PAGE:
But first, what a week in the markets! I'm sure more than a few investors felt like they had a severe case of whiplash. We will discuss the volatility a little more below.

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  • What Does Greece Mean to You?

    How does an event like a problem in Greece (or elsewhere) affect you, gentle reader? That is the question I was posed this week. I mean, down where the rubber hits your road. Not some formula or writing about the velocity of money or the effect of taxes on GDP. 'I want to understand why you think this is so important.' So that is what I will attempt to do in this week's missive, as I write a letter to my kids trying to explain the almost inexplicable.

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  • Between Dire and Disastrous

    The news is somewhat 'All Greece, All the Time,' but most of the pieces miss the more critical elements, and in today's letter we will look at what I think those are, as well as at the important point that Greece is a precursor of a new era of sovereign risk. Plus, we glance at a few rather silly recent comments from economists. It will make for a very interesting discussion.

    A few weeks ago I mentioned my friend Sir Walt Ratterman, who was in Haiti at the time of the earthquake. Long-time readers know that every Christmas I ask you to make a donation to Knightsbridge and projects that Walt runs. You have been very generous over the years. Tragically, they have found Walt's body. For those interested, I will provide a few details about this true hero, toward the conclusion of the letter.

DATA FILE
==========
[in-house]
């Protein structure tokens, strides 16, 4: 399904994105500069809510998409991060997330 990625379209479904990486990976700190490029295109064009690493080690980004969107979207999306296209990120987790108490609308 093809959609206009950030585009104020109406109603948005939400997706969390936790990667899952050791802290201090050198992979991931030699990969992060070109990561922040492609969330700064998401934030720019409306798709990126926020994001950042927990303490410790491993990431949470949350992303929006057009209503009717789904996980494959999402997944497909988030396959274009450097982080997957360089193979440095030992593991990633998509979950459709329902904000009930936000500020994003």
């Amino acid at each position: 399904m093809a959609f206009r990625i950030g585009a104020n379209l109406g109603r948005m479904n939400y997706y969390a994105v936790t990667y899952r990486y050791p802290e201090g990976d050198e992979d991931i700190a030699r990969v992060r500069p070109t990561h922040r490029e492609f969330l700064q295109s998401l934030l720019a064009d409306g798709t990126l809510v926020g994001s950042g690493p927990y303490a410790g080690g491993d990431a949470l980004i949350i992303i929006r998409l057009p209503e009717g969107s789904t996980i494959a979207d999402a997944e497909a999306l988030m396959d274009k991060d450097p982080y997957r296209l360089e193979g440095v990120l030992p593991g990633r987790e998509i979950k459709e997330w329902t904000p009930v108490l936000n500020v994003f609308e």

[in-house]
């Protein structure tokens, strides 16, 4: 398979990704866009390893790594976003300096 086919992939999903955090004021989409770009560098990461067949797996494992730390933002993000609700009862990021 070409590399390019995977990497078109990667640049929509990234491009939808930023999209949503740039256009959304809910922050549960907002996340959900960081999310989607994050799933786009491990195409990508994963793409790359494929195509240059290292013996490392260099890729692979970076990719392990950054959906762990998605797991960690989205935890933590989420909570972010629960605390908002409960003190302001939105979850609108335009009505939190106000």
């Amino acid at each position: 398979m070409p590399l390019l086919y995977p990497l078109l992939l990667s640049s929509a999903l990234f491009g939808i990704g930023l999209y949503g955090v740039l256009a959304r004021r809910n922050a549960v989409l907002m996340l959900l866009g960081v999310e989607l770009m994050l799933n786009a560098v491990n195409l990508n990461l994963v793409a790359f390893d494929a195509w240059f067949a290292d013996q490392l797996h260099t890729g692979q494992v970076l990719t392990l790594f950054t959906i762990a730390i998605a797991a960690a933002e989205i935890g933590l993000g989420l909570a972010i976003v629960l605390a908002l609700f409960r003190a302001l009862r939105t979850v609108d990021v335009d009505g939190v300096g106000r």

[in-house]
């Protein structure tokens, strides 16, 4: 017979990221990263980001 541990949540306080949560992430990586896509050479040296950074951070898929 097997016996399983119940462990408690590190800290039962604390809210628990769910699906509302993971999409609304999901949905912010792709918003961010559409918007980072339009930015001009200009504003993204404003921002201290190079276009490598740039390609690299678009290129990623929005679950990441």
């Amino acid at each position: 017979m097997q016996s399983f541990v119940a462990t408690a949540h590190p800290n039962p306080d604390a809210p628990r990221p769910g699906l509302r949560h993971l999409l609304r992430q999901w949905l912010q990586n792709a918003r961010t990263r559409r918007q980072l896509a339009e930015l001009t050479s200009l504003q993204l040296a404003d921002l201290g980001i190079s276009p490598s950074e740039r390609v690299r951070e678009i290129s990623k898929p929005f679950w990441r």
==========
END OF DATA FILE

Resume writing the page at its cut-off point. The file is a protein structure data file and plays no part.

Before we get into the meat of the letter, I want to give you a chance to register for my 6th (where do the years go?!) annual Strategic Investment Conference, cosponsored with my friends at Altegris Investments. The conference will be held April 22-24 and, as always, in La Jolla, California. The speaker lineup is powerful. Already committed are Dr. Gary Shilling, David Rosenberg, Dr. Lacy Hunt, Dr. Niall Ferguson, and George Friedman, as well as your humble analyst. We are talking with several other equally exciting speakers and expect those to firm up shortly.

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  • This Time is Different

    When does a potential crisis become an actual crisis, and how and why does it happen? Why did most everyone believe that there were no problems in the US (or Japanese or European or British) economies in 2006 and now we are mired in a very difficult situation. 'The subprime problem will be contained,' said now controversially confirmed Fed Chairman Bernanke, just months before the implosion and significant Fed intervention. I have just returned from Europe, and the discussion often turned to the potential of a crisis in the Eurozone if Greece defaults. Plus we take a look at the very positive US GDP numbers released this morning. Are we finally back to the Old Normal? There's just so much to talk about.

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  • Europe on the Brink

    We have avoided Armageddon, at least for now. The cost to the US taxpayer has been a few trillion. Some in the media are loudly announcing the end of the recession. But we are not out of the woods yet. There are a few more bumps in the road. Actually, some of them are quite steep hills. As big as the subprime problem? Maybe.

    When asked a few weeks ago what was my biggest short-term concern, I quickly replied, 'European banks have the potential to create significant risk for the entire worldwide system.' This week we will glance "over the pond" to see what gives me cause for concern. Then we briefly look at a few of the bumps I mentioned, which are likely to stretch out any recovery, and maybe even dip us back into recession.